AssessmentsOct 30, 2019 | 09:00 GMT
U.S. soldiers look out over the hillsides of an Afghan army checkpoint in Afghanistan's Wardak province on June 6, 2019.
To End the War in Afghanistan, the U.S. Reaches Out to Its Rivals
As the United States searches for an exit from Afghanistan, its outreach to China and Russia points to its rivals' growing influence in shaping the endgame to its longest-ever conflict. On Oct. 25, U.S. envoy Zalmay Khalilzad visited Moscow to discuss reviving the Afghan peace process with Russian, Chinese and Pakistani officials. China is also expected to host Taliban and Afghan government officials for talks next month. A political settlement between the Afghan government and the Taliban remains the ultimate goal of U.S. policy in Afghanistan. And if and when that settlement is reached, it will likely include the insurgents joining a future power-sharing agreement in Kabul, which has, in turn, prompted China and Russia to establish stronger relations with the Taliban as well to advance their own counterterrorism objectives in the country. But as long as the United States maintains a military presence in Afghanistan, the prospects for lasting peace in the war-torn
AssessmentsJul 31, 2019 | 09:00 GMT
A garment worker prepares shirts for shipment in a factory in Hanoi, Vietnam, on May 24, 2019.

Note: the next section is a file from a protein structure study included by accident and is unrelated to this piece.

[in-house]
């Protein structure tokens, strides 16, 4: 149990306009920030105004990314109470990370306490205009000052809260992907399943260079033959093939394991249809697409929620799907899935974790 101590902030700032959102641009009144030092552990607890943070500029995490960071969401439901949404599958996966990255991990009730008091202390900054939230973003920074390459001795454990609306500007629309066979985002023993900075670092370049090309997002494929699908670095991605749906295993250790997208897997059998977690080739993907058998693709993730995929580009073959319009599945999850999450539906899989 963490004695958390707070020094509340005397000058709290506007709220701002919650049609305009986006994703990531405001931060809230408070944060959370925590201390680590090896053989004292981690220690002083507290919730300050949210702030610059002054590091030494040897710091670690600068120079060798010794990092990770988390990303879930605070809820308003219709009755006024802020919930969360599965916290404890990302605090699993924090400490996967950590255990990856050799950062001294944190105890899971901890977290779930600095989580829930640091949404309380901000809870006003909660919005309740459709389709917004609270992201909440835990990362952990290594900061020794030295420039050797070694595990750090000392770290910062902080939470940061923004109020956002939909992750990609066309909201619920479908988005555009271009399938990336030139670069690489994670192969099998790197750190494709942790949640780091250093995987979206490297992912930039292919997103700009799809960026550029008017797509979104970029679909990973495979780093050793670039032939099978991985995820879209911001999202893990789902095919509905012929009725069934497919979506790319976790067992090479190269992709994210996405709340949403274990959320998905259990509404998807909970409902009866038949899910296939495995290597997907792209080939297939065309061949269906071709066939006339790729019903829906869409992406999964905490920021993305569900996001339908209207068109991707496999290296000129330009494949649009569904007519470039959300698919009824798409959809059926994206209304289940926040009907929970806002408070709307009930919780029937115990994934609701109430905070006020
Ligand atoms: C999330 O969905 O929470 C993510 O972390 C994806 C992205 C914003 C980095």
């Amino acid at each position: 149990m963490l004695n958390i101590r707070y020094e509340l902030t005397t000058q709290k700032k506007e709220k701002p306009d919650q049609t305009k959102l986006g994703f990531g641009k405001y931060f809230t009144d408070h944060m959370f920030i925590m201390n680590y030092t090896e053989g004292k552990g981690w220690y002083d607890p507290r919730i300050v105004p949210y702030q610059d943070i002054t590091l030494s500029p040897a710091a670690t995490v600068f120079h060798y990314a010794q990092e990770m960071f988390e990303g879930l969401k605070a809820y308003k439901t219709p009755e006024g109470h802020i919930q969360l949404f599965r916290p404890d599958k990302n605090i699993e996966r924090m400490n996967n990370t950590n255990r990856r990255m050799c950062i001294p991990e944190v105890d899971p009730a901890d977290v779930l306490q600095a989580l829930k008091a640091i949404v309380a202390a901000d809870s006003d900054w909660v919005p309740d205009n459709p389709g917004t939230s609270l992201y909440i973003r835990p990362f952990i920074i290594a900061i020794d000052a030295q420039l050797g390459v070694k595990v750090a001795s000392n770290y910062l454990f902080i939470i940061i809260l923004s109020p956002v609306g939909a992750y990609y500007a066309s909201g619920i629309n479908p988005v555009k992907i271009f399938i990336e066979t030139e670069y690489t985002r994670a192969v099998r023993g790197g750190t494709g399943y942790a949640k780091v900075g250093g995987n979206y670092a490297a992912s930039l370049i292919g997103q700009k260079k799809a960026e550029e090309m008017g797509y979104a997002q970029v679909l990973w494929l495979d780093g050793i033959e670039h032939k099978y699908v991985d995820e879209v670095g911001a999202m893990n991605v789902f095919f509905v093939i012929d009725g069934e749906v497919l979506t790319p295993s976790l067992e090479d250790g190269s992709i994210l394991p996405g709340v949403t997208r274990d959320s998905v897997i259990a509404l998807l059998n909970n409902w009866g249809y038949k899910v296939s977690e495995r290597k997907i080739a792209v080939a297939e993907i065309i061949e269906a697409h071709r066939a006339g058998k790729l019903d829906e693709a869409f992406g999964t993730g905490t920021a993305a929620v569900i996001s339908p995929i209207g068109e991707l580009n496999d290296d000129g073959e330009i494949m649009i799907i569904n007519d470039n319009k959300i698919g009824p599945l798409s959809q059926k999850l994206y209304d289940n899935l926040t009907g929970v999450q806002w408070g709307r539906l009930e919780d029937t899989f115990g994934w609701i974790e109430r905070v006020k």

Vietnam's Balance Between Great Powers May Start Skewing West
For the past two decades, Vietnam has leveraged its strategic location as the gateway to Indochina to become one of the biggest success stories in the Asia-Pacific. This position has allowed it to largely remain neutral among great power competitions over the years, which continues to serve to its benefit today as now the top export "safe haven" from the U.S.-China trade war. This, however, has come at the cost of ramping up its trade deficit with the United States, which has threatened to retaliate should Hanoi not increase its purchases of American goods and services -- a warning the U.S. trade representative reiterated on July 29, noting the "host of unfair trade barriers" that U.S. businesses face upon entering the Vietnamese market. Desperate to avoid coming under the siege of a trade salvo, Vietnam has used every opportunity to remind Washington of its value as a foil to China. Such words, however, hold only